Just a reminder (it may be self-promotion — but it’s theater!) to check out the documentary I wrote, co-produced and hosted for City TV, airing this week on KPBS-TV. If you’re a theater-lover, you’ll love it!
It’s called “Trial by Fire: The Making of a Theater Professional,” and it shines a spotlight on the SDSU Design/Performance Jury, a 20 year-old program that’s unique in the country. Join me as I follow three student groups through the process of preparing to go before a public audience — and a jury of high-power professionals — to describe and defend their theatrical choices. Exciting stuff. Really.
Check it out on “Full Focus” — Thursday, March 11 at 6:30pm on KPBS-TV (channel 15/cable 11).
LOVE, AMERICAN STYLE, part 2
If you’re gonna be a theater person, be dramatic! Last Thursday, after the performance of “The Fantasticks” at North Coast Repertory Theatre, actor Randall Dodge (who played the dashing El Gallo) asked the audience to help him give a special birthday greeting to his girlfriend, Kelly Premo. He called her up onstage and told her he wanted this birthday to be one she would always Remember. As pianist/musical director Cris O’Bryon began playing the show’s most unforgettable tune, “Try to Remember,” and the audience gasped, Dodge reached into his pocket, got down on one knee and said, “Would you be my wife?” The audience cheered and wept; Kelly was so overcome, the best she could do was nod.
This is getting to be a theatrical trend. If anyone wants to follow, follow, follow… step right up onstage.
IN MEMORIAM…. A GRAY DAY…
He was the quintessential neurotic, the eternally self-examining uber-WASP. An award-wining actor, writer and monologist. And then, one day in January, Spalding Gray disappeared. On March 6, his body was pulled from the East River. The cause of death wasn’t immediately known, but the 62 year-old Gray had a history of depression and had attempted suicide before. His mother killed herself when she was 52.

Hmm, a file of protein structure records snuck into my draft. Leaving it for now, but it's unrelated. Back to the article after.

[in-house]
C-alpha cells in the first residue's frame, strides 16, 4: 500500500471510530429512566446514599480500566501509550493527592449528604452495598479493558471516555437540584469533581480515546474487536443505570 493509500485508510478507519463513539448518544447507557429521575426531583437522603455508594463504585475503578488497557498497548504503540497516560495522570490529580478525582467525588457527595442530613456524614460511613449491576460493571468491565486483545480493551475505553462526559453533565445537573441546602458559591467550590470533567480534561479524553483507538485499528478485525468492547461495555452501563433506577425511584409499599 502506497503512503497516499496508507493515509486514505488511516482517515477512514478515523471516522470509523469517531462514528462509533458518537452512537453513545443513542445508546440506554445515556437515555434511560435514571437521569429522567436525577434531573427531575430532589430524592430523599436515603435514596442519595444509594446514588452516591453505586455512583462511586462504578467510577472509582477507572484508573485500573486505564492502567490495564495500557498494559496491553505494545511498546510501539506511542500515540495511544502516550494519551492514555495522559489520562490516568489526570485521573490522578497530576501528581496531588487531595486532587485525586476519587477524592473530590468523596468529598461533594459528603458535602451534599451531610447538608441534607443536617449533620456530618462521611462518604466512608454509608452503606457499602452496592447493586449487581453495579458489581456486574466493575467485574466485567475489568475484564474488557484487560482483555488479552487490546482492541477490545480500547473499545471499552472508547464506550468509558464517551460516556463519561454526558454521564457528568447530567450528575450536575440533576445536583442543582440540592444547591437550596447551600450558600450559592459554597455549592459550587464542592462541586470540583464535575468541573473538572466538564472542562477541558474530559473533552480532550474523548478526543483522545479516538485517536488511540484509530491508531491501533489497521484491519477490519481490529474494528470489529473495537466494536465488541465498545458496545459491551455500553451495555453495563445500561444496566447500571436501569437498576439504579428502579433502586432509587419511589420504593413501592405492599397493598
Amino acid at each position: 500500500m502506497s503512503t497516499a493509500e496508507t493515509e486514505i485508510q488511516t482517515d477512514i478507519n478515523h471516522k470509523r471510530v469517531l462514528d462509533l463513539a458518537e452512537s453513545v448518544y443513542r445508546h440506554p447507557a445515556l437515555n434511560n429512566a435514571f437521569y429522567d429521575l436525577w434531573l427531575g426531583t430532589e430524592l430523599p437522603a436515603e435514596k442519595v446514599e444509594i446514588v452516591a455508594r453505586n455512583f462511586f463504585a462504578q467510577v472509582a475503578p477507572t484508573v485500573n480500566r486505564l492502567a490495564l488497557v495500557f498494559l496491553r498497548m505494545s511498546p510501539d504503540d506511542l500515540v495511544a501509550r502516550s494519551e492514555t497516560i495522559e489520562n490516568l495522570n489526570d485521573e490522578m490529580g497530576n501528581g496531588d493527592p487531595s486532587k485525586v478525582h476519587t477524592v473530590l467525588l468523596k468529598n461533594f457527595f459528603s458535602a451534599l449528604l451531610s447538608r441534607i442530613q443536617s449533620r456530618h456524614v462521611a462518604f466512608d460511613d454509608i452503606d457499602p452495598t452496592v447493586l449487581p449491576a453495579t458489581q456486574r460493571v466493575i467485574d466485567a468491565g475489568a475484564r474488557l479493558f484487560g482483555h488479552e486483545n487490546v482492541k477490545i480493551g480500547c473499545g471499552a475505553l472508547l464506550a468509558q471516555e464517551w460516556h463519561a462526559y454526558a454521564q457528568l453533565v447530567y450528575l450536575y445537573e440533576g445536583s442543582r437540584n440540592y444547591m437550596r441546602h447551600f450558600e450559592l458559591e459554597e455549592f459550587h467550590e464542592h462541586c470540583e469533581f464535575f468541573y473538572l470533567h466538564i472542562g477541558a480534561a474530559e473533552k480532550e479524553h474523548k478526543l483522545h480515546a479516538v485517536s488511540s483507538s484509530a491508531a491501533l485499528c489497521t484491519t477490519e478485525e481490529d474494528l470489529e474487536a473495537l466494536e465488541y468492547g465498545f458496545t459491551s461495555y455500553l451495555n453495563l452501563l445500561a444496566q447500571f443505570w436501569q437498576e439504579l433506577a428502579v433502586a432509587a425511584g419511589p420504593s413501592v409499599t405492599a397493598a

I interviewed him several times, each time winning a journalism award for the result. He was funny, but not really that engaging or likable. He always seemed to be doing shtick, even when he was being brutally honest. Of course, that was his shtick — navel-watching that examined every bodily need, function and failure and riffing on his many medical (as well as international) exploits and escapades. He didn’t really listen in a conversation; he just talked. And he was often great to listen to, on and off stage, though after several years, I began to tire of his monologues, and wished he’d look outside himself a bit more. I certainly never wished him ill. Clearly, he had bad (depressive) genes.
But, despite many well-received forays into stage and film work (he even started New York’s acclaimed Wooster Group in 1977, with Elizabeth Lecompte), he accomplished what few other people could: he managed to achieve success and garner a following just by sitting at a desk on a bare stage with nothing but a glass of water, wearing a plaid flannel shirt and khakis, and reading, in a muted New England accent, his personal musings on himself and his life. He seemed tailor-made for the Stage Manager in “Our Town” (the 1989 revival, which won a Tony Award).
When I spoke to him in 1995 (well, actually, he spoke to me; that, too, was a monologue), he called what he did “the talking cure.” He writes his life, he said, to understand it, for catharsis, to “rein in the chaos.” It worked so well for us; too bad, too sad, that it didn’t work better for him. R.I.P.
THIS WEEK’S ‘DON’T MISS’ LIST
“Ashes to Ashes” and “The Lover” — dark, cynical, enigmatic, delicious; wonderful performances by Ron Choularton and Cristina Soria, directed by Robert May… At 6th @ Penn Theatre, through April 4.
“Macbeth” — just as dark, spooky, intense and supernatural as you’d expect from Sledgehammer; it doesn’t disappoint. At St. Cecilia’s through March 21
Well, I guess I’ve come full cycle here — from ‘Ashes’ to ashes. Be happy, go to the theater — and stay out of the East River.
©2004 Patté Productions Inc.